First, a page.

I also feel strongly about the jobseeker's allowance. Again, I ask the Minister and her officials to review it. This is not the good old days; we are back to the bad old days. We had full employment in this country for the past number of years but we do not have it now. There are 260,000 people unemployed. That is 260,000 people who are not paying tax to the Exchequer. They want to work and would work if work was available. My point relates to when people apply for jobseeker's benefit. The Minister has decreased the payment term from 15 months to 12. That is a mistake. When a person pays their contribution, they should be entitled to draw their payment for 15 months if there is no work available or they are unable to go to work. They previously paid their dues into the system. The change is wrong.
My constituents have spoken to me about the jobseeker's allowance. When they go to the social welfare office, the officer will ask them if they have their three letters and if they have been looking for work. There is no work available. We must deal with the situation as it is. In the recent budget the Government imposed cutbacks, taking away people's medical cards in the health sector and imposing 39 cuts in education. There was not one initiative in the budget to get people back into work. There was no initiative to retrain them or to get them into the workplace.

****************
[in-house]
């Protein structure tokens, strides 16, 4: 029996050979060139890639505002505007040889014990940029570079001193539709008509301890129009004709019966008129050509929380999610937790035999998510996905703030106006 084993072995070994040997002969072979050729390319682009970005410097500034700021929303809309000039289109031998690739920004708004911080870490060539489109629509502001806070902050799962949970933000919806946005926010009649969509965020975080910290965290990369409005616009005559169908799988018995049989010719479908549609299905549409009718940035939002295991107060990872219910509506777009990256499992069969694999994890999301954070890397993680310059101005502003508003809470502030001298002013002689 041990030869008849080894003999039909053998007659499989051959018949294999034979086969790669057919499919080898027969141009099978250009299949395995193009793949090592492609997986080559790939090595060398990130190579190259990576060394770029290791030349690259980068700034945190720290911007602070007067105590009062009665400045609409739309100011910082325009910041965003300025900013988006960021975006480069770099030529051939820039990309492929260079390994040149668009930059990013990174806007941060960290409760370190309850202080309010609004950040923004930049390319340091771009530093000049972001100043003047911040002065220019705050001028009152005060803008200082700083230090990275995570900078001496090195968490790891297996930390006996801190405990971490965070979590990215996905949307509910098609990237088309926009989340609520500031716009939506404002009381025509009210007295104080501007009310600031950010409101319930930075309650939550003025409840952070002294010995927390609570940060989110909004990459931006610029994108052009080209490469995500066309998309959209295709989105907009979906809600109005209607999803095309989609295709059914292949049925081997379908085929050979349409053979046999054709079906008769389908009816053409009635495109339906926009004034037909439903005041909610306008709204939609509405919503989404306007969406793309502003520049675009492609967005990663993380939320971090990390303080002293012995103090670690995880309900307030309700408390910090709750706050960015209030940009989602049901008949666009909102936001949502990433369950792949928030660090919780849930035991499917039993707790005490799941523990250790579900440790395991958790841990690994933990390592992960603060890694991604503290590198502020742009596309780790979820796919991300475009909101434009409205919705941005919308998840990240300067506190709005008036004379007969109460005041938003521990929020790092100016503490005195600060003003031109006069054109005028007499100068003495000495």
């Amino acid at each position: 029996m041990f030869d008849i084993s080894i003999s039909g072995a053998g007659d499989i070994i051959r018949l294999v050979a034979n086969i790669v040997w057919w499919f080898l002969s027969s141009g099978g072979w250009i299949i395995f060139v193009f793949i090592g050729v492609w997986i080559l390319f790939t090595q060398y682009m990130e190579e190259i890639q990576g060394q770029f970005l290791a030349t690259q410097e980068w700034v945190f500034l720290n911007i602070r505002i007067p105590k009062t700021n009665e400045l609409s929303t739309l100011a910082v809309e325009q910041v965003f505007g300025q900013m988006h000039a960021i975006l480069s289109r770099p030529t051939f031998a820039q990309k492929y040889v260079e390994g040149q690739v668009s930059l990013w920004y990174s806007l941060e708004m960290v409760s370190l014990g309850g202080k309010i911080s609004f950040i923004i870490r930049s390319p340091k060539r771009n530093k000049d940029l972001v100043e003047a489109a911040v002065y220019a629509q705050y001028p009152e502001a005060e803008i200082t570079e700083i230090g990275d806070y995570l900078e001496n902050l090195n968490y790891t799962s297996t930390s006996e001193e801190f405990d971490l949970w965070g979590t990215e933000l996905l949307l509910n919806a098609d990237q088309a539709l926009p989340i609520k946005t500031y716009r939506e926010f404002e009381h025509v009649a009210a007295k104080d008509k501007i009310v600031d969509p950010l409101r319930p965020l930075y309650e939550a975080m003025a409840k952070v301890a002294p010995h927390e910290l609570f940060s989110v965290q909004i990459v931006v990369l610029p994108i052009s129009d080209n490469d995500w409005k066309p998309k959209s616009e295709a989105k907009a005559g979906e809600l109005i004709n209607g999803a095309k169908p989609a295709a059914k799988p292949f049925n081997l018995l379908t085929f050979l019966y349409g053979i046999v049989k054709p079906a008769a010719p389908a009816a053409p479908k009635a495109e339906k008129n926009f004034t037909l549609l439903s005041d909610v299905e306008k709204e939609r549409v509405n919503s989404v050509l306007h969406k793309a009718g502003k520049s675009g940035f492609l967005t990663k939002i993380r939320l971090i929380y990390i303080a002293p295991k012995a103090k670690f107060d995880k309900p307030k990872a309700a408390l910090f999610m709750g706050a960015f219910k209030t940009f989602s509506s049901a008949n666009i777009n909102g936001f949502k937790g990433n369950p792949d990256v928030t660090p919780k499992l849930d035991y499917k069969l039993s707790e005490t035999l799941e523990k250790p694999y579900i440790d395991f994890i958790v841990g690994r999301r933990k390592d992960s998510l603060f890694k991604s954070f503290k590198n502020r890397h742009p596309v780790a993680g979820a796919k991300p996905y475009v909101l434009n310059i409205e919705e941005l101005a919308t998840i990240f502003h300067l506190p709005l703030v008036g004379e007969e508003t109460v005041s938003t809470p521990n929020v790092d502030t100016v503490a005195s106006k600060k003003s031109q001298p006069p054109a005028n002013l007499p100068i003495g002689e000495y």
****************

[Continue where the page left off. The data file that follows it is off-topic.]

I spoke this week about the local authorities and the State. The local authorities should be very careful or another 100,000 people will be unemployed. The Government must talk to the local authorities. At this time of the year they think they can increase rates, water charges and all other charges and that small businesses will be able to take it. I am aware of small businesses in Westport, Castlebar, Ballina and other towns that are on their knees. They are keeping people employed as a result of loyalty, because the people have worked for the business for 20 or 30 years. They do not wish to lose these employees but they are afraid that the final straw that will put them out of work will be if the local authorities decide they can impose new stealth taxes on businesses. They cannot.
The Minister for Social and Family Affairs must talk to her colleague, the Minister, Deputy Mary Coughlan, to find ways of keeping people in employment and keeping small businesses operating during this difficult time. Who are the banks squeezing in these bad days? They are squeezing small businesses, the people they should not squeeze. Small businesses have been the backbone of this country since the foundation of the State. Now, however, an increasing number of small businesses are going out of business. The Tesco, Dunnes Stores and other big superstores that arrive in an area might create employment in one corner but cause major unemployment in other corners. This must be examined.